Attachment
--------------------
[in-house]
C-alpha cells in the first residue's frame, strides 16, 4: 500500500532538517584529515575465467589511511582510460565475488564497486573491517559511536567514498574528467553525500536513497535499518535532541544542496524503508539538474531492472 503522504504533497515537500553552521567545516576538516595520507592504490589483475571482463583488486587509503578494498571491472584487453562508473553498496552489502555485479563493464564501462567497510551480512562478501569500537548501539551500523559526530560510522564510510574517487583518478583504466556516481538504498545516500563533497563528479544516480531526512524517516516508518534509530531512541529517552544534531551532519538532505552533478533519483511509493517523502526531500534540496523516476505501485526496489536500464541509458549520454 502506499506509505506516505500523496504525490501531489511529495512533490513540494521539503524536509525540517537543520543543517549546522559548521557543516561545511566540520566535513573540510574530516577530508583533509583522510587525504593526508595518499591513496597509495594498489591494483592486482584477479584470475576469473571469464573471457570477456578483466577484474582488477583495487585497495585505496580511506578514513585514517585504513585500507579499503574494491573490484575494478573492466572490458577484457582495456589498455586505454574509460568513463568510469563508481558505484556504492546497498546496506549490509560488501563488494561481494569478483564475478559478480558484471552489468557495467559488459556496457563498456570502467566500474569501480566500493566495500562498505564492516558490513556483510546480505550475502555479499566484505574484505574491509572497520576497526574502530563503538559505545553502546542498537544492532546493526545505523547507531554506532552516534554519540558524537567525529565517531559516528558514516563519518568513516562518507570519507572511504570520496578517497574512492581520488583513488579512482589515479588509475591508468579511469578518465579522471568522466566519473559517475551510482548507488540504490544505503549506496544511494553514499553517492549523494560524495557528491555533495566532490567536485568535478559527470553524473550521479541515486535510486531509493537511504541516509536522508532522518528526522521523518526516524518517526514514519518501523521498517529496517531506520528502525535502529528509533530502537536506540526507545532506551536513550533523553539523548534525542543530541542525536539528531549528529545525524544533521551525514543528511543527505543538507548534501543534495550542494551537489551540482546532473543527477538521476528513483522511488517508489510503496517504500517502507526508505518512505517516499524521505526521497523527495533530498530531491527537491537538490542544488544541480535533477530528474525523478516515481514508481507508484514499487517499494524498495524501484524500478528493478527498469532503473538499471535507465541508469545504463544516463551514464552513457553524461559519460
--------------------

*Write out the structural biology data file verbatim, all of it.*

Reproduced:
[in-house]
C-alpha cells in the first residue's frame, strides 16, 4: 500500500532538517584529515575465467589511511582510460565475488564497486573491517559511536567514498574528467553525500536513497535499518535532541544542496524503508539538474531492472 503522504504533497515537500553552521567545516576538516595520507592504490589483475571482463583488486587509503578494498571491472584487453562508473553498496552489502555485479563493464564501462567497510551480512562478501569500537548501539551500523559526530560510522564510510574517487583518478583504466556516481538504498545516500563533497563528479544516480531526512524517516516508518534509530531512541529517552544534531551532519538532505552533478533519483511509493517523502526531500534540496523516476505501485526496489536500464541509458549520454 502506499506509505506516505500523496504525490501531489511529495512533490513540494521539503524536509525540517537543520543543517549546522559548521557543516561545511566540520566535513573540510574530516577530508583533509583522510587525504593526508595518499591513496597509495594498489591494483592486482584477479584470475576469473571469464573471457570477456578483466577484474582488477583495487585497495585505496580511506578514513585514517585504513585500507579499503574494491573490484575494478573492466572490458577484457582495456589498455586505454574509460568513463568510469563508481558505484556504492546497498546496506549490509560488501563488494561481494569478483564475478559478480558484471552489468557495467559488459556496457563498456570502467566500474569501480566500493566495500562498505564492516558490513556483510546480505550475502555479499566484505574484505574491509572497520576497526574502530563503538559505545553502546542498537544492532546493526545505523547507531554506532552516534554519540558524537567525529565517531559516528558514516563519518568513516562518507570519507572511504570520496578517497574512492581520488583513488579512482589515479588509475591508468579511469578518465579522471568522466566519473559517475551510482548507488540504490544505503549506496544511494553514499553517492549523494560524495557528491555533495566532490567536485568535478559527470553524473550521479541515486535510486531509493537511504541516509536522508532522518528526522521523518526516524518517526514514519518501523521498517529496517531506520528502525535502529528509533530502537536506540526507545532506551536513550533523553539523548534525542543530541542525536539528531549528529545525524544533521551525514543528511543527505543538507548534501543534495550542494551537489551540482546532473543527477538521476528513483522511488517508489510503496517504500517502507526508505518512505517516499524521505526521497523527495533530498530531491527537491537538490542544488544541480535533477530528474525523478516515481514508481507508484514499487517499494524498495524501484524500478528493478527498469532503473538499471535507465541508469545504463544516463551514464552513457553524461559519460